The rain was beating down real hard. There was no place for Dilani to go. She quickly looked around, but most of the places that could provide shelter had already been grabbed by passersby on the road. She was drenched. The blouse she wore was wet and stuck to her body, revealing the outlines of the bra beneath. People starred at her body. She was conscious of the roaming eyes around her and felt uncomfortable. She was in her early fifties, a mother of three grown-up children. But she looked good in whatever she wore. That’s because she had a graceful body and watched what she ate. She lived on lunumiris and bread 30 days from receiving an invitation for a social gathering, especially weddings.
With the rain beating down harder, she managed to squeeze into the only bus stop at Mandana Town, which was crowded. A young man in his late twenties was gracious enough to make room for her by moving a few inches back.
There was a sizeable puddle building up just in front of the bus stop. Everyone, including Dilani, wished no vehicle would go over this puddle. Dilani looked at the rain drops as they fell. Then she sent her gaze across the road. She again looked at the puddle in front of her which was filling slowly. All her life she invited problems; just like she was standing near this puddle. Her actions and decisions made her vulnerable to much suffering. Right now she was married to a man who had made her life a hell. He did many jobs. He also had many women. She married him when she was just sixteen years old.
For 40 years Dilani cooked rice, washed clothes and looked after children. There was a time in her life when her husband didn’t provide her with money. That’s when she took off to the Middle East and found employment as a housewife to feed her children. Her work in the Middle East wasn’t any different. She entertained thoughts of breaking free from this man dominated world. Thoughts couldn’t be put into action because she lacked courage.
She was a typical Sri Lankan woman. She didn’t do most things she wanted to because she feared public opinion would go against her. She wanted to get another man. But she was married. She thought ‘marriage again’ was a terrible thought to entertain. Dilani had already screwed up one. “How can I go through another” she thought to herself.
The rain thinned. There were no more sheets of rain. The change in the weather pattern disturbed her thoughts. People started moving out of the bus stop. A motorcyclist revved his bike and took off, masterly avoiding the puddle near the bus stop. “If I could only have avoided this marriage,” she thought.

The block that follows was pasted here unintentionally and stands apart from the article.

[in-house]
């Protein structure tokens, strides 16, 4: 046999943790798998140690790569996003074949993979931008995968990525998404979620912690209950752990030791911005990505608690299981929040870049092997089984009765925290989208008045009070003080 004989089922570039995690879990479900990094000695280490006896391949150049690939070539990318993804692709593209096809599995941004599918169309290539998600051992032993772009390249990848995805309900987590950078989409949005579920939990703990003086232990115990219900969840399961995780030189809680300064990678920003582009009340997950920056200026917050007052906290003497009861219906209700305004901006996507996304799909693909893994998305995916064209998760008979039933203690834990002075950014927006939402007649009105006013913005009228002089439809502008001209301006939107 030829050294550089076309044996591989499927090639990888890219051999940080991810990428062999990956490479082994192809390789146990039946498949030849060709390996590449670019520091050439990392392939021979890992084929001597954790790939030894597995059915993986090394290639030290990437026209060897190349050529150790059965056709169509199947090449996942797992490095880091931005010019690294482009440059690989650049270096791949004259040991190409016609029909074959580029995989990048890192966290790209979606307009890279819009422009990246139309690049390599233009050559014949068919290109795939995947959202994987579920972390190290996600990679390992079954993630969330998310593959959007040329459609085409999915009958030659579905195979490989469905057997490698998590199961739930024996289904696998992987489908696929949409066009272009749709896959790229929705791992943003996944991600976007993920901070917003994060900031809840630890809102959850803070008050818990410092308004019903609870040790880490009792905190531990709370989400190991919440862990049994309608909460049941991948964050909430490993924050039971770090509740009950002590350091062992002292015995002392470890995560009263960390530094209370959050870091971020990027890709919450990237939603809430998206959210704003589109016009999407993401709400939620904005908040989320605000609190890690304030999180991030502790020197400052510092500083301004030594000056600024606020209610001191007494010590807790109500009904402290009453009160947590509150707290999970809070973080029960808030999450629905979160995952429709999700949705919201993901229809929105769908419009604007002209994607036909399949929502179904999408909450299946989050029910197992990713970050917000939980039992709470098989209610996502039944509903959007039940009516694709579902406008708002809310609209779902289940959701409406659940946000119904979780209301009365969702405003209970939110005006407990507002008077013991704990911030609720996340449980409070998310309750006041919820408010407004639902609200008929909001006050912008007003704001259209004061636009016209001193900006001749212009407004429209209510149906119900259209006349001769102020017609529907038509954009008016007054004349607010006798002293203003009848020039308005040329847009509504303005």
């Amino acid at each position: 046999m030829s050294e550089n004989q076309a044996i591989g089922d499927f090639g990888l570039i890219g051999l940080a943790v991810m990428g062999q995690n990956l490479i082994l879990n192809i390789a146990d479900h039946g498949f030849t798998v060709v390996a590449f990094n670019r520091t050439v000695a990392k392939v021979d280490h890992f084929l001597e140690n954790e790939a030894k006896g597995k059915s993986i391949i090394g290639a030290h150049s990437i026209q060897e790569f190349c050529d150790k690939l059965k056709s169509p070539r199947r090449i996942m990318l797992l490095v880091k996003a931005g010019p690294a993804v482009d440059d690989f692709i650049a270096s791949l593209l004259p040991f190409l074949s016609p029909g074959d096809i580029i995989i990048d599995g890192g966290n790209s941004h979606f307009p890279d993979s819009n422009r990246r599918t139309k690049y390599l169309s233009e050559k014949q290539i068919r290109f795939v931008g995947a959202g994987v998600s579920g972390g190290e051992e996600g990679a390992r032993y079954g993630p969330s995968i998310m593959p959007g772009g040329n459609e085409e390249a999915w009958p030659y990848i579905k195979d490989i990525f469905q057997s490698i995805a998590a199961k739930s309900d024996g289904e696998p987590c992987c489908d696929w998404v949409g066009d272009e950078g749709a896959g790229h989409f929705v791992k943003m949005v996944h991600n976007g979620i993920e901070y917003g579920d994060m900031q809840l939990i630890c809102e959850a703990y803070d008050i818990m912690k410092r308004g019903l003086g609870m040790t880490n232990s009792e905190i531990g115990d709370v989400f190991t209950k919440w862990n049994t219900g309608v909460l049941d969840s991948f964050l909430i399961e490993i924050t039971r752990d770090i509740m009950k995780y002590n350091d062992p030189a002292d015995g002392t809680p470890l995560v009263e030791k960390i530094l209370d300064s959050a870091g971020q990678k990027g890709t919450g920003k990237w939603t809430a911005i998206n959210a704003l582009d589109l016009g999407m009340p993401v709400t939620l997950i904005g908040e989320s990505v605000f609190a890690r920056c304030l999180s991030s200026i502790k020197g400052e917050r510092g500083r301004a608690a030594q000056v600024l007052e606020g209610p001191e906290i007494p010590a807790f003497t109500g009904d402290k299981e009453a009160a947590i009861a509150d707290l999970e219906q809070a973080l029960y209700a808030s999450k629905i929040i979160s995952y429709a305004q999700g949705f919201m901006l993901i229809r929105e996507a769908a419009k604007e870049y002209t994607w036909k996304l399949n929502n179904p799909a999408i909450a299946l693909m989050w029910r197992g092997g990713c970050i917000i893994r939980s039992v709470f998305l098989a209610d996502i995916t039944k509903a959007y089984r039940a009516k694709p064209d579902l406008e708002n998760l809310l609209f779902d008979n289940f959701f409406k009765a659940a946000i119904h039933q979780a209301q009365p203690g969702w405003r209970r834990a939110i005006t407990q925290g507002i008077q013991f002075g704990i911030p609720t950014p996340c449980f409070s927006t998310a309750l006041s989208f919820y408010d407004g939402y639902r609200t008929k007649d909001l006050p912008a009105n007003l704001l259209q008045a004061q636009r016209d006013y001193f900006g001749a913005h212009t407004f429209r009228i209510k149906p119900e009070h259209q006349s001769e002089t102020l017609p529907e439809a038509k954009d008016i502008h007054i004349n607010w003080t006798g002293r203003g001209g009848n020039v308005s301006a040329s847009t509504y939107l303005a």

Her man was David. He had no shame or control over his emotions. She got to know that her man was unfaithful to her on the wedding night itself. She was tired after a long day of being in the thick of wedding rituals and posing for countless photo shoots and wanted to sleep a while in the hotel room. David had gone to the restaurant of the hotel to have a beer. When she woke up, washed and came down to the restaurant, a steward told her that a man that fitted the description of her husband had been seen with a foreign lady. She wanted to return to her parents in the village. But then in the tradition she grew up, a married woman couldn’t return home without her husband. Great traditions had almost driven her towards insanity.
The rain had ceased. She was the only one in the bus stop. She looked for her umbrella. It was gone. She thought to herself that someone would have walked away with it. She wanted to curse the person who took it, but yet swallowed her words. Her anger was soon deflated like a puncture making a tire flat. She remembered her mother telling her that decent girls didn’t display anger in public. She felt empty within.
Dilani was still annoyed at losing her umbrella. She was behaving like a kid who had lost his toy. She stepped out of the bus halt. A car horn blared and there was screeching sound of brakes. The tire marks on the road stretched for a good 13 feet. At the end of this trail were blood stains.
Dilani’s body had many injuries. She was pulled out from under the vehicle. Those who came to her aid heard her softly saying, ‘Amma’.
She called her mother Amma. Dilani’s mother was one of the first to arrive at the hospital. The doctors said Dilani was in a critical condition. Medical experts worked around the clock to save her.
Dilani’s mother, Diana, prayed for her daughter’s recovery. She prayed for her daughter the day she took David’s hand in marriage. This is because she foresaw that the marriage wouldn’t work. She often visualized seeing her daughter alone and abandoned one day, but not in this state.
Diana saw David walk along the corridor. He was accompanied by two males. They all looked worried except David. Diana looked at her son-in-law and showed her disappointment. David looked at Dilani. She was unconscious, but there was something serene about her face.
All of them stepped out of the intensive care unit when the doctor arrived. They heard the doctor talk to the medical staff. An anxious environment was building inside the intensive care unit as Dilani was going into a coma. A little while later the doctor summoned the family members and broke the bad news.
She stayed in a coma for three weeks. Medical records got gloomier as the days passed. Everybody’s hopes thinned and then vanished. That was the day the doctor told the immediate family members that there was no purpose in keeping Dilani on life support anymore. David gave his consent for the life support to be discontinued. Diana told herself that Dilani had ‘died’ when she was sixteen. That was the day Dilani revealed that her boyfriend David had made her pregnant.
Diana heard the life support being removed. She felt a lump in her throat and a rock like weight being leaned against her head. These were horrible sick thoughts. She knew that death had arrived.